2

When I saw these curves they seemed very strange to me. I believe it is a data-quality issue.I went to Bloomberg and I retrieved the implied vols for 70 near ATM strikes of the weekly SPX options expiring November 27 2015 (I believe that is the yellow curve in your diagrams i.e. November 4th week). This was today 2015-oct-27 at about 15:00 New York time. As ...


2

Multiple stock databases hold this data, but none of them are free. If you are in an academic setting, see if your university has a subscription to CRSP. If you want to split it yourself, you can use different cutoff points for P/E. High P/E = growth, low P/E = value.


2

If you're looking for S&P 500 stock prices, yahoo finance is usually a good source. If you're looking for all of them together datasets are available on github. If you're looking to split between value vs growth you can use any general equity research firm to create the split between growth and value, otherwise use a broad definition from a site like ...


2

CRSP will give you returns with dividends and without dividends from SPX which allow you to compute those. If you do not have access you can use the data from this paper: "On the Importance of Measuring Payout Yield: Implications for Empirical Asset Pricing," Boudoukh, Michaely, Richardson, Journal of Finance, 2007. The data is freely available here: http://...


2

Have found that using Alpha =0.06, Beta =0.93, omega =0.01 works fairly well. That is from calibrating to histories over quite long time periods.


2

@lcrmorin, what they're describing in the github repo you linked to has to do with creating continuous time series from underlying futures contracts, it's not a 'trick' per se. This is also called spread-adjusting or dealing with futures roll spread. There are several ways to deal with it, back-adjusting probably being the most common but can result in a ...


1

With so many indexes out there it is quite confusing to find what you want! For Russell 1000 you have RUITR and RUINR. For Russell 2000 you have RUTTR and RUTNR. For Russell 3000 you have RUATR and RUANR. Source: http://www.nasdaqtrader.com/content/newsalerts/2010/fpnews/fpnews2010-010.pdf For Nasdaq 100 I found XNDX and XNDXNNR. Source https://indexes....


1

The theta for puts and calls at the same strike should be the same, so it seems the SPX theta is somehow wrong. Edit: thanks @maxim, I see now what the issue is. I think the difference is coming from the fact that the options on the e-mini futures are using the Black formula where the futures price is held constant when calculating the theta. However ...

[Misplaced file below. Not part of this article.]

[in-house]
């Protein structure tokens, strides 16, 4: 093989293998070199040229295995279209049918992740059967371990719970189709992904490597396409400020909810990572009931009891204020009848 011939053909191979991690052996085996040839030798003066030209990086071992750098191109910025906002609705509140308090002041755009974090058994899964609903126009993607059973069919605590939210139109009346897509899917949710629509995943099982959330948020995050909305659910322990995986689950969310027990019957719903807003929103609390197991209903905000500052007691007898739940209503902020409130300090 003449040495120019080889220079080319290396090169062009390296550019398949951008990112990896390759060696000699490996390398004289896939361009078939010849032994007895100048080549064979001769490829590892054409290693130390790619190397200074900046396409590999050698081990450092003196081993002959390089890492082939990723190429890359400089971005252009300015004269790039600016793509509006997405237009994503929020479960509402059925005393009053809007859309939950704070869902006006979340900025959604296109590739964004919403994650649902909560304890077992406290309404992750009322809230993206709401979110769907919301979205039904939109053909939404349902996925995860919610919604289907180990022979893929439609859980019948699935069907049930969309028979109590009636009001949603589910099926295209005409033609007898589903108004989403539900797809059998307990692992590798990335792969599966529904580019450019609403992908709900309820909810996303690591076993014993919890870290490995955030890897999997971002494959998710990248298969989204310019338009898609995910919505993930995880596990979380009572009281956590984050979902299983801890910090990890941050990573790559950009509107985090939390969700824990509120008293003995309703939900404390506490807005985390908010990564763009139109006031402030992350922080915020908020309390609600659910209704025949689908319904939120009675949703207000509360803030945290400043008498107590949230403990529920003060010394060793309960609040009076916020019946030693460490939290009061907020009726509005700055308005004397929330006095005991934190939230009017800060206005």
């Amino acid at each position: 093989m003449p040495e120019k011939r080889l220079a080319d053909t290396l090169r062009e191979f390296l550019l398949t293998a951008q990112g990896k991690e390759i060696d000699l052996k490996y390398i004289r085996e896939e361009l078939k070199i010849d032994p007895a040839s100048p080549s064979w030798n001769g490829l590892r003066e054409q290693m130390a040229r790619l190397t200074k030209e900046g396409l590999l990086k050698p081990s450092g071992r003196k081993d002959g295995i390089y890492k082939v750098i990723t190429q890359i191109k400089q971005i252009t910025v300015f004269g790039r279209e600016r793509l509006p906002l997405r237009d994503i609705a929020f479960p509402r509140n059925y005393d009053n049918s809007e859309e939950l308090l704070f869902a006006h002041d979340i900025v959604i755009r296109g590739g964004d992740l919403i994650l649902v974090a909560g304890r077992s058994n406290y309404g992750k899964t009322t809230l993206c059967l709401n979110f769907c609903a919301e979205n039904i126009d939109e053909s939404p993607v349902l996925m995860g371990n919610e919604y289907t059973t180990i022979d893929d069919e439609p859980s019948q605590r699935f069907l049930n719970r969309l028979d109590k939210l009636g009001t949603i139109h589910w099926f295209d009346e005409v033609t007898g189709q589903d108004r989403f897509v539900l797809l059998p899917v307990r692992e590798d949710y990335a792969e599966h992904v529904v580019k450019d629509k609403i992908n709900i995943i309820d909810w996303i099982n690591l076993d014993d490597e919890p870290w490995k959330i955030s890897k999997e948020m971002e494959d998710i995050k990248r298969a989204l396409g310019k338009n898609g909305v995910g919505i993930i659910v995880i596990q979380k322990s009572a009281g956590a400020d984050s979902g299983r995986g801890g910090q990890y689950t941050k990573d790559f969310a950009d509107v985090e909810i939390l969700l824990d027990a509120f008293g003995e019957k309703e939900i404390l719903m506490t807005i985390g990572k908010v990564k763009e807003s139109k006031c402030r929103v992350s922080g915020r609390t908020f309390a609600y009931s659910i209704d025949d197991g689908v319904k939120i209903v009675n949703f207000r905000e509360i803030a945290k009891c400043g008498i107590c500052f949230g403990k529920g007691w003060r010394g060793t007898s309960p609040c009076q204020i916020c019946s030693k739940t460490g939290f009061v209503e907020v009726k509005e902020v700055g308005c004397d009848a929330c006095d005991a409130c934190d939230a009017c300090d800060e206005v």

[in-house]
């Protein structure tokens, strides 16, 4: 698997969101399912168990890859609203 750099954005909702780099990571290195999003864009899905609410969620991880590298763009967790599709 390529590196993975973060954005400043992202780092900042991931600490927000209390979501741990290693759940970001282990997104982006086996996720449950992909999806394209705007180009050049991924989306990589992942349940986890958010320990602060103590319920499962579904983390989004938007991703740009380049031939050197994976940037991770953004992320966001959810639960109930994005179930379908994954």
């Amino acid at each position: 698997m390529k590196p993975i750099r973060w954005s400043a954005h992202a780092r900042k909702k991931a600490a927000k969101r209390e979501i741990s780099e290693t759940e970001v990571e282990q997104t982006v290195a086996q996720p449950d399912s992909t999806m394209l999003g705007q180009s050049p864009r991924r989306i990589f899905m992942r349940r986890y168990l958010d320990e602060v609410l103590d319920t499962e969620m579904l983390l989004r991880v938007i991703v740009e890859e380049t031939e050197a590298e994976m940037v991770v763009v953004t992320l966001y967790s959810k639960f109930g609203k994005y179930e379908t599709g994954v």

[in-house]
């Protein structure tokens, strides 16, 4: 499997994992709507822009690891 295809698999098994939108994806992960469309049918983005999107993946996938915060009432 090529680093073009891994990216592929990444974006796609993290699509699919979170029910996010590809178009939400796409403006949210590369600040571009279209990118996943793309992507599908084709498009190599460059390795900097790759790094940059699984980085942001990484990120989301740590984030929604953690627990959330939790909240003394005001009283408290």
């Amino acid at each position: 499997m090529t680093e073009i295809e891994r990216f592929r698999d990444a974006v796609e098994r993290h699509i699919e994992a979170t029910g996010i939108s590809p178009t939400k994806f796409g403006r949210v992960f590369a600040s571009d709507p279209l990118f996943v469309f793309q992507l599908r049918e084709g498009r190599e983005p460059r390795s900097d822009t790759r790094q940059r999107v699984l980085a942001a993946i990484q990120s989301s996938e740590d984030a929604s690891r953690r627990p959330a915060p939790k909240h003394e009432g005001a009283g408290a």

1

This is a very good question, and I don't mean that in the usual academic platitude sense! Imagine you or I wanted to replicate VOO ourselves. To manage the liquidity of inflows and of potential outflows, we'd need to run a few percent of NAV in cash. Which would mean our stock portfolio would have a beta of slightly less than 1. There "should" then be some ...


1

you need to look at the correct data sources. SPY and VOO both charge management fees. These fees will decrease the value of the fund and they are charged every day. The fees are small enough that you will not see them clearly versus the fluctuation from NAV. Let's do this with VOO: Look on Bloomberg at the ticker "VOONV Index" for the actual Net ...


1

I created a site to collect some useful macro financial indicators and hopeful can continue adding more data in my spare time. Hopefully it can help you: https://datamatrixweb.com/


1

I think this is an error. This is a chart of SPX price and volume I pulled off Bloomberg. The volume does not go up after 12/7/2016 according to this chart.


1

This is a Yahoo data issue - you should contact them regarding their symbols and availability of data. It might just be that the index is not covered by them or they are restricted from providing historical data. Also note that you have referenced ETFs (XLV, XLI, etc.) that trade on NYSE Arca as being sector-based subsets of the S&P 500. These ETFs are ...


1

Your Vega of 188.48 is correct, in the sense that matches my calculation. What it means is that if the volatility increase by 1 (i.e. by 100 percentage points, from 19.14% to 119.14%) the call will increase by 188 dollars. Obviously that is an unrealistic move. More realistically if the volatility increases by 0.01 (i.e. 1 percentage point, from 19.14% to 20....


1

You need to use log of prices, because log of returns are normally distributed. So or where x is return- $$ x=-\frac{1}{\tau} ln(\frac{S_{t+\tau}}{S_{t}}) $$ The annualized standard deviation can be scaled as +/-$ n\frac{\sigma}{\sqrt{\tau}} $ where n is your multiple. You can either ignore or estimate drift. or look at it another way, S refers to the index $...